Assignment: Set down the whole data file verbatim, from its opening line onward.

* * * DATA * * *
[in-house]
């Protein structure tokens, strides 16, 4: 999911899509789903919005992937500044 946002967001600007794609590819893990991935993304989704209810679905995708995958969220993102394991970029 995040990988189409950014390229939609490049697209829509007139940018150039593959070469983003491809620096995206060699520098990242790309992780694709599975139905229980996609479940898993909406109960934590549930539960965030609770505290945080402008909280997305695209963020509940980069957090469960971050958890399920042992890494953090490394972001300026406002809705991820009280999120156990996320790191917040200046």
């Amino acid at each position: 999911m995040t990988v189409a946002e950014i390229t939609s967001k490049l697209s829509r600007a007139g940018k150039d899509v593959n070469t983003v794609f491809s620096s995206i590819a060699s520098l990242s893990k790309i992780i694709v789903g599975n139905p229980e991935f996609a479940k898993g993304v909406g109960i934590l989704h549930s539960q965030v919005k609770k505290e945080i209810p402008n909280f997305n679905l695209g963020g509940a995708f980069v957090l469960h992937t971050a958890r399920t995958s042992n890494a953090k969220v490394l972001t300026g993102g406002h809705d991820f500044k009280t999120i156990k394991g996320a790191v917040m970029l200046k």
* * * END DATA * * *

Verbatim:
[in-house]
């Protein structure tokens, strides 16, 4: 999911899509789903919005992937500044 946002967001600007794609590819893990991935993304989704209810679905995708995958969220993102394991970029 995040990988189409950014390229939609490049697209829509007139940018150039593959070469983003491809620096995206060699520098990242790309992780694709599975139905229980996609479940898993909406109960934590549930539960965030609770505290945080402008909280997305695209963020509940980069957090469960971050958890399920042992890494953090490394972001300026406002809705991820009280999120156990996320790191917040200046």
């Amino acid at each position: 999911m995040t990988v189409a946002e950014i390229t939609s967001k490049l697209s829509r600007a007139g940018k150039d899509v593959n070469t983003v794609f491809s620096s995206i590819a060699s520098l990242s893990k790309i992780i694709v789903g599975n139905p229980e991935f996609a479940k898993g993304v909406g109960i934590l989704h549930s539960q965030v919005k609770k505290e945080i209810p402008n909280f997305n679905l695209g963020g509940a995708f980069v957090l469960h992937t971050a958890r399920t995958s042992n890494a953090k969220v490394l972001t300026g993102g406002h809705d991820f500044k009280t999120i156990k394991g996320a790191v917040m970029l200046k």